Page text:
Professional valuation in Russia: its past, present, and future.
This article describes the forces that have continued to drive the evolution of the Russian valuation profession. Appraisal practice in Russia and the United States are compared, and it is argued that the Russian valuation profession has been widely Influenced by the American model. Views on the course the profession might pursue in the future are suggested and supported by a discussion of the profession's methodological underpinnings. The future of the profession will depend on its general stance toward the economic positivist/normative spilt of its functions and regulatory opinion as to its role. The article suggests that the present economic crisis leaves a vacuum in market advisory services into which the profession might expand.
Recently, professional valuation in Russia celebrated its fifteenth anniversary. (1) The year 1993 conventionally has been chosen as zero hour for the Russian valuation profession, i.e., when it put down visible roots and prevailed in installing competitive pricing and valuation processes on the national capital markets.
From the very outset, the founding fathers of the Russian valuation profession pursued the international pattern, and worked to integrate the Russian capital market into the global framework. In March 1993, the Russian Society of Appraisers was founded; it was the first professional valuation organization and brought together the few valuers that were in practice at the time. In just one year, it translated and embraced the International Valuation Standards as well as a number of the best American textbooks on valuation methodology, and it began running a network of educational programs for would-be valuers across Russia. Gerald Gaige, MAI, who until his retirement saw distinguished service with Ernst & Young-Russia, was one of the pioneers in these early efforts to establish recognition of the profession and to spread the corpus of knowledge for the profession.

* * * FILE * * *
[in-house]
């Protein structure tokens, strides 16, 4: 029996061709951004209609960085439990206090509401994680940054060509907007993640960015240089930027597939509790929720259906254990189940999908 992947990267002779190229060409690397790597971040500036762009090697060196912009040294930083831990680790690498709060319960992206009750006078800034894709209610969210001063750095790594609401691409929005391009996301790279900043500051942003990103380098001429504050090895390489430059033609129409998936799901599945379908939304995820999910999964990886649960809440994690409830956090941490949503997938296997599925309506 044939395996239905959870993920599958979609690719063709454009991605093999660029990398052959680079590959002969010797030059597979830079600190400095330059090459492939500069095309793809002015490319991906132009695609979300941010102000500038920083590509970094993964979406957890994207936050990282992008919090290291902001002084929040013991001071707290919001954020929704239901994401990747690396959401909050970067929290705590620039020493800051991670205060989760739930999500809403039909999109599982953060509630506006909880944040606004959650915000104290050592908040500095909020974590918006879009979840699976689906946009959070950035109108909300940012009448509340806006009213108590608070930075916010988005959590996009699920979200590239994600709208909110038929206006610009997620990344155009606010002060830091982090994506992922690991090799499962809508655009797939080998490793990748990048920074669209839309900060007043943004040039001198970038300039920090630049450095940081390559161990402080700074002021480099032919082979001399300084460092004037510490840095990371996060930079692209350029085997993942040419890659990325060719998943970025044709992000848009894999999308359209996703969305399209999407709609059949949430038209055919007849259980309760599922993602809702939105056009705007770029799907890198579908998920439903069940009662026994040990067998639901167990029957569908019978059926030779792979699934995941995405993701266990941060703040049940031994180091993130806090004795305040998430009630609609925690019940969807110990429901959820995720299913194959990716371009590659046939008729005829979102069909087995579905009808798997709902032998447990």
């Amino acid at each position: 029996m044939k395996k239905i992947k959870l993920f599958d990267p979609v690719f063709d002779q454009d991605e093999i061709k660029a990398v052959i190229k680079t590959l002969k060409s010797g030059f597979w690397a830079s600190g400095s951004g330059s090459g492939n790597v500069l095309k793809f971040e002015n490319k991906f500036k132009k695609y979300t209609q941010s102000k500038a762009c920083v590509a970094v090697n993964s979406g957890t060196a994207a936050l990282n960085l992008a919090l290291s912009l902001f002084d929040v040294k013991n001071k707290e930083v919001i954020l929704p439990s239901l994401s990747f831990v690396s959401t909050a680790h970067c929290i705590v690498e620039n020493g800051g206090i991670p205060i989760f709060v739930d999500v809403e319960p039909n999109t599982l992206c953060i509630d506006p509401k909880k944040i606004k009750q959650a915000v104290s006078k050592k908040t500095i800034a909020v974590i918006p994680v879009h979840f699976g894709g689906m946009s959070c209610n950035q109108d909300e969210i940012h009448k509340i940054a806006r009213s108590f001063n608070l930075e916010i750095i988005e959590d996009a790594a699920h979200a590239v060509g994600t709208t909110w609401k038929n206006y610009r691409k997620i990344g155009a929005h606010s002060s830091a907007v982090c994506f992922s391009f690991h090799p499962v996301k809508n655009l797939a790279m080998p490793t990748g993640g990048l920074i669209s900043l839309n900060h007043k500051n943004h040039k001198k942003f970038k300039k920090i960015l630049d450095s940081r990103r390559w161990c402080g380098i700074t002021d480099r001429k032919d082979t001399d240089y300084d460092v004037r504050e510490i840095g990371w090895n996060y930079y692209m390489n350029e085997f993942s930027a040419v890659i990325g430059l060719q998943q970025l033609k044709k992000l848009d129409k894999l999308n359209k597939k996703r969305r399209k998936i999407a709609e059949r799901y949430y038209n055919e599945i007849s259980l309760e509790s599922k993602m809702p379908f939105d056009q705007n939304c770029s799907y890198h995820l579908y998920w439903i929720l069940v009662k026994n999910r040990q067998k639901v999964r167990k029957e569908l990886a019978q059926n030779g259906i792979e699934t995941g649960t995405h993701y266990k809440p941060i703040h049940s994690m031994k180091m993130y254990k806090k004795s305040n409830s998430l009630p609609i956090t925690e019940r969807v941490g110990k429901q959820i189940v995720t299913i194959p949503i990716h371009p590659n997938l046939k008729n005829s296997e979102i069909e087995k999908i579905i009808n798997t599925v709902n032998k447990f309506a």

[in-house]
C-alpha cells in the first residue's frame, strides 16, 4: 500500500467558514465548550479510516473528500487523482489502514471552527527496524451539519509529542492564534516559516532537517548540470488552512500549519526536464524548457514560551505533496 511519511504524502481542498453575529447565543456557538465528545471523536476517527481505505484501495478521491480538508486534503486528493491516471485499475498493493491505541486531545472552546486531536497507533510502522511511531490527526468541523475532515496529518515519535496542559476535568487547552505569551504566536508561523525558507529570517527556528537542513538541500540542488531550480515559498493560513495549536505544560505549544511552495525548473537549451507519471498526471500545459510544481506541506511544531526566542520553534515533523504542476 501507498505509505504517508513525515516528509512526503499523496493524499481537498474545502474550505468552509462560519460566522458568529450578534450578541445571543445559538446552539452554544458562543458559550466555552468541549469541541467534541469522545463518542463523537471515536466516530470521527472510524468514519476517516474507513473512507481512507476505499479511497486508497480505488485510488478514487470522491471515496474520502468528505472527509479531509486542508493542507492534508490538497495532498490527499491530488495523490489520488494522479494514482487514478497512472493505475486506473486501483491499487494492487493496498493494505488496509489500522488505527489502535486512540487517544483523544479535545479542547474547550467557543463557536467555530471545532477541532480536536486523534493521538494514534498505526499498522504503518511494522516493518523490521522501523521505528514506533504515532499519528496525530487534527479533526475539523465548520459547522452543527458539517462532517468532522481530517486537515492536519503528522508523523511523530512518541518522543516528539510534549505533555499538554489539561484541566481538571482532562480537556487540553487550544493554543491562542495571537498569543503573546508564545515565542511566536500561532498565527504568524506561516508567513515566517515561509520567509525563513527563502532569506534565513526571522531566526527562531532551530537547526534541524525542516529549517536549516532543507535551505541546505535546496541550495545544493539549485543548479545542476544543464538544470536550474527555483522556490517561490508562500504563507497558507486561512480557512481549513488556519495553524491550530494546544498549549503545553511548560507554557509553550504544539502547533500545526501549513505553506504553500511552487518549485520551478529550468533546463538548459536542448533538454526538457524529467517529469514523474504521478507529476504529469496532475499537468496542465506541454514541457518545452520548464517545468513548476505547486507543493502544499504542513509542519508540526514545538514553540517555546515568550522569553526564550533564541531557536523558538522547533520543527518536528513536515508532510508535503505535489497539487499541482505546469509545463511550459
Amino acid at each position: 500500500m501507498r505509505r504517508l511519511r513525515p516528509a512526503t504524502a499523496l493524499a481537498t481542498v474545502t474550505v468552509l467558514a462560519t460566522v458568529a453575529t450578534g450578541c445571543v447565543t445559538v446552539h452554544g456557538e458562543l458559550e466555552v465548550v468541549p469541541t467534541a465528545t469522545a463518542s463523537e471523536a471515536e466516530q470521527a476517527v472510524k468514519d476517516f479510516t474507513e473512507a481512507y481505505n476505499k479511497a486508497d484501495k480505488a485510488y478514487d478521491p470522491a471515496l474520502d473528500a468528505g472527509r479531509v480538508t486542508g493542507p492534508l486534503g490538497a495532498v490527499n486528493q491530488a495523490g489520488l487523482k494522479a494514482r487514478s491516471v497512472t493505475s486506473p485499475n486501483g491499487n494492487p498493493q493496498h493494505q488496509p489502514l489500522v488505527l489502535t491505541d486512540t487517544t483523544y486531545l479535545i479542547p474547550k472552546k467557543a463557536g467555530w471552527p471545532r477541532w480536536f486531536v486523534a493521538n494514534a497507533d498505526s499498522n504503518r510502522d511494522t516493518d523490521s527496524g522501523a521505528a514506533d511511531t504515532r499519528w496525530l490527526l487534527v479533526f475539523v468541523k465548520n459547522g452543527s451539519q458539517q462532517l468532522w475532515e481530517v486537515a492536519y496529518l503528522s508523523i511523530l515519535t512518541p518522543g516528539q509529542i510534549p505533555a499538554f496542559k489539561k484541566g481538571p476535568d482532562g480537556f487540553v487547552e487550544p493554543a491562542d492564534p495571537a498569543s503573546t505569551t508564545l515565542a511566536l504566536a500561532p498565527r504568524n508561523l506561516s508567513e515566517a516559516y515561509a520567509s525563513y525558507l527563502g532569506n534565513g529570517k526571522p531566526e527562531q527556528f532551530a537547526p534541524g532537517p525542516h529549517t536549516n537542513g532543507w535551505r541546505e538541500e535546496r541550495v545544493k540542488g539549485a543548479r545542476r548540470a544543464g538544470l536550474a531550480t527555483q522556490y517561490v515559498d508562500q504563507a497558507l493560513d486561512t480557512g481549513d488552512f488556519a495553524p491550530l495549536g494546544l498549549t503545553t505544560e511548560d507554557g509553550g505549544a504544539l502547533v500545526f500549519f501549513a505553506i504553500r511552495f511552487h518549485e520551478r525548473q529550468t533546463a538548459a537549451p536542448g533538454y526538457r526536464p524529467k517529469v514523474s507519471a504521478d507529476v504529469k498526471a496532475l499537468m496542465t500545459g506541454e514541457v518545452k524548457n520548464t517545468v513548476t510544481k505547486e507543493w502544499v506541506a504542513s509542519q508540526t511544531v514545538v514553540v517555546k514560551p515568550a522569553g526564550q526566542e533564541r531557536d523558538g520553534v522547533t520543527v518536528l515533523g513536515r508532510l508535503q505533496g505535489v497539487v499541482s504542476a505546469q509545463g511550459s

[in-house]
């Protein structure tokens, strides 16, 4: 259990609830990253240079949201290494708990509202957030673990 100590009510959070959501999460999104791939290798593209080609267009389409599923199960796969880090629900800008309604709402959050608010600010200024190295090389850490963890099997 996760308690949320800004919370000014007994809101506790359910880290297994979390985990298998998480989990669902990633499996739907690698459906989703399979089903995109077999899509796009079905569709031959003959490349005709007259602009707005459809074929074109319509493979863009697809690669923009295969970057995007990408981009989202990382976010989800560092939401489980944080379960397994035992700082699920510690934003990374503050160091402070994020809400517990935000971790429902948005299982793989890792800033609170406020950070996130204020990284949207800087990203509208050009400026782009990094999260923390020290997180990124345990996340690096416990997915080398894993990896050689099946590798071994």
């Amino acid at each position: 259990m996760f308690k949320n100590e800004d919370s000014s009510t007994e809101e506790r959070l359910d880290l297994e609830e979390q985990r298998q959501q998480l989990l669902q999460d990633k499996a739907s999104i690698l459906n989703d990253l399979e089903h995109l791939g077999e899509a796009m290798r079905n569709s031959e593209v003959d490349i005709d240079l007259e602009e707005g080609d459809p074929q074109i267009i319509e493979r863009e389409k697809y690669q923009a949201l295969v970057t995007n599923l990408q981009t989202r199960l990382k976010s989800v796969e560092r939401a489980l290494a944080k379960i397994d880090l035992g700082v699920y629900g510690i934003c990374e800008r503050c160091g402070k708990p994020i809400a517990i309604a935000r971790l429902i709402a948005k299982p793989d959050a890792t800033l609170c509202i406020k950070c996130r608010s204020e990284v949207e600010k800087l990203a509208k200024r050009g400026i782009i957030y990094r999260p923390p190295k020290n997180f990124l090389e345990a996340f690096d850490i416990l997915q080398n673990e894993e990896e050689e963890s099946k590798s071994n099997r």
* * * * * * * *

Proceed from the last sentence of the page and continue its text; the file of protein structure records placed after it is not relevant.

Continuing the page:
Undoubtedly, these efforts bore fruits over time. In its own unsung way, the valuation profession was a major and effective catalyst in getting national capital markets off the ground. The profession had to confront formidable difficulties in the absence of observable markets to fall back on to reflect prices. The inevitable pricing role of the valuers was never as perceptible as in those early days.
The initial, vast scope of the profession in Russia was also its distinguishing mark. In the United States, professional valuation grew out of the real estate business and was slow to encompass under its purview other types of capital. For example, the American Institute of Real Estate Appraisers was established during the Depression, but until 1990 remained affiliated with the National Association of Realtors. In Russia, however, professional valuation saw its emergence without a specific linkage to any particular type of investment, property-related or otherwise. Professional valuation was perceived as a universal type of economic measurement for exchange transactions, serving the primary interests of the market-oriented economy and manifesting or developing its capital prices. Real estate capital was its particular burgeoning niche--especially as the property boom and property lending took off--but never to the exclusion of holistic concerns with business valuation, investment-financial valuation, and the assessment of investment projects. This created a link between these areas of practices and a vantage point for coherent economic thinking on the nature of capital valuation. Perhaps because of these features, professional valuation in Russia received official standing in 1996 when the Order of the Ministry of Labor established its status as "profession" and opened the way for an evolving legal framework as well as professional and educational criteria.